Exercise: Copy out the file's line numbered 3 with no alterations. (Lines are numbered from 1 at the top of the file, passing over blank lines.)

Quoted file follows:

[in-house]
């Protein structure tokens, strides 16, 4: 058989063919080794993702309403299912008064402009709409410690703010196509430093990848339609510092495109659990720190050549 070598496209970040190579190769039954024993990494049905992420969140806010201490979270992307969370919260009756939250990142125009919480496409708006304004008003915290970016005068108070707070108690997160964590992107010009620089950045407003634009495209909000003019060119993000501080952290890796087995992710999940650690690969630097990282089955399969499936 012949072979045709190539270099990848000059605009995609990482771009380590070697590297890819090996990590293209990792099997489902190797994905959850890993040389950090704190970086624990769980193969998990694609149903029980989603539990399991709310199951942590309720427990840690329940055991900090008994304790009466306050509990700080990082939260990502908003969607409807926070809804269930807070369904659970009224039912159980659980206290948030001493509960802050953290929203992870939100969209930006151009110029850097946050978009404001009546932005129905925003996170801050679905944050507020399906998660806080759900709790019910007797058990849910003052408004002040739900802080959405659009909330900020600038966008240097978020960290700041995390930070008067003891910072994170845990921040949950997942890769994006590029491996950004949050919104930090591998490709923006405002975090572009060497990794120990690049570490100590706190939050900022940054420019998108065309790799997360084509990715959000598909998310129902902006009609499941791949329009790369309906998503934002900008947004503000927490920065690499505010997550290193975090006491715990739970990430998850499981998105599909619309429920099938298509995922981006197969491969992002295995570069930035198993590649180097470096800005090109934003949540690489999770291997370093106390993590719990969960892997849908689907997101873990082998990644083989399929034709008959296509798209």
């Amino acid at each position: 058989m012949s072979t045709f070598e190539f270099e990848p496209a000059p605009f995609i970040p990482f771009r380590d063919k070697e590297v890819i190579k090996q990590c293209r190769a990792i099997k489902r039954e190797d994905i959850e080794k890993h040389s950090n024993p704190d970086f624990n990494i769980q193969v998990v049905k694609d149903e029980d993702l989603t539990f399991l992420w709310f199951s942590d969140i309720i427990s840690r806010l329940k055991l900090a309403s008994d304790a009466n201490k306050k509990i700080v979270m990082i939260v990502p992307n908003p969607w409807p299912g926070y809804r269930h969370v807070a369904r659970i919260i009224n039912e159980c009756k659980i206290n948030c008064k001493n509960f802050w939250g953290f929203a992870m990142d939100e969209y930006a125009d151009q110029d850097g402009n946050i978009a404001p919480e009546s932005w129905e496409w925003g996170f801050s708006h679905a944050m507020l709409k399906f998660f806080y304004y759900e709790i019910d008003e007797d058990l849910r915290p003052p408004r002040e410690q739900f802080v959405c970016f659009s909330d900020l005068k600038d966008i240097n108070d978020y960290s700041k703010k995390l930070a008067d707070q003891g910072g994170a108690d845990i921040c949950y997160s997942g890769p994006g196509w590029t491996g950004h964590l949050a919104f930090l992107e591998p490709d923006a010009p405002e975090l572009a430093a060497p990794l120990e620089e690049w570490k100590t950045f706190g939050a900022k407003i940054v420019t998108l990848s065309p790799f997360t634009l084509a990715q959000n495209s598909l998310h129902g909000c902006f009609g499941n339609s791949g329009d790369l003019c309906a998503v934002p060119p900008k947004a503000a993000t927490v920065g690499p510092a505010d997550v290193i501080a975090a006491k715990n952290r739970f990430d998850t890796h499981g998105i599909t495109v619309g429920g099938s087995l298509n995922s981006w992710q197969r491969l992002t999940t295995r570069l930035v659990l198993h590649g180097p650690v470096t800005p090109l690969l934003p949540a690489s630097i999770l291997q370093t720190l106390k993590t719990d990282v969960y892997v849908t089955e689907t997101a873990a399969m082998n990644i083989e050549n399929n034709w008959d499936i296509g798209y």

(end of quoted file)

């Amino acid at each position: 058989m012949s072979t045709f070598e190539f270099e990848p496209a000059p605009f995609i970040p990482f771009r380590d063919k070697e590297v890819i190579k090996q990590c293209r190769a990792i099997k489902r039954e190797d994905i959850e080794k890993h040389s950090n024993p704190d970086f624990n990494i769980q193969v998990v049905k694609d149903e029980d993702l989603t539990f399991l992420w709310f199951s942590d969140i309720i427990s840690r806010l329940k055991l900090a309403s008994d304790a009466n201490k306050k509990i700080v979270m990082i939260v990502p992307n908003p969607w409807p299912g926070y809804r269930h969370v807070a369904r659970i919260i009224n039912e159980c009756k659980i206290n948030c008064k001493n509960f802050w939250g953290f929203a992870m990142d939100e969209y930006a125009d151009q110029d850097g402009n946050i978009a404001p919480e009546s932005w129905e496409w925003g996170f801050s708006h679905a944050m507020l709409k399906f998660f806080y304004y759900e709790i019910d008003e007797d058990l849910r915290p003052p408004r002040e410690q739900f802080v959405c970016f659009s909330d900020l005068k600038d966008i240097n108070d978020y960290s700041k703010k995390l930070a008067d707070q003891g910072g994170a108690d845990i921040c949950y997160s997942g890769p994006g196509w590029t491996g950004h964590l949050a919104f930090l992107e591998p490709d923006a010009p405002e975090l572009a430093a060497p990794l120990e620089e690049w570490k100590t950045f706190g939050a900022k407003i940054v420019t998108l990848s065309p790799f997360t634009l084509a990715q959000n495209s598909l998310h129902g909000c902006f009609g499941n339609s791949g329009d790369l003019c309906a998503v934002p060119p900008k947004a503000a993000t927490v920065g690499p510092a505010d997550v290193i501080a975090a006491k715990n952290r739970f990430d998850t890796h499981g998105i599909t495109v619309g429920g099938s087995l298509n995922s981006w992710q197969r491969l992002t999940t295995r570069l930035v659990l198993h590649g180097p650690v470096t800005p090109l690969l934003p949540a690489s630097i999770l291997q370093t720190l106390k993590t719990d990282v969960y892997v849908t089955e689907t997101a873990a399969m082998n990644i083989e050549n399929n034709w008959d499936i296509g798209y």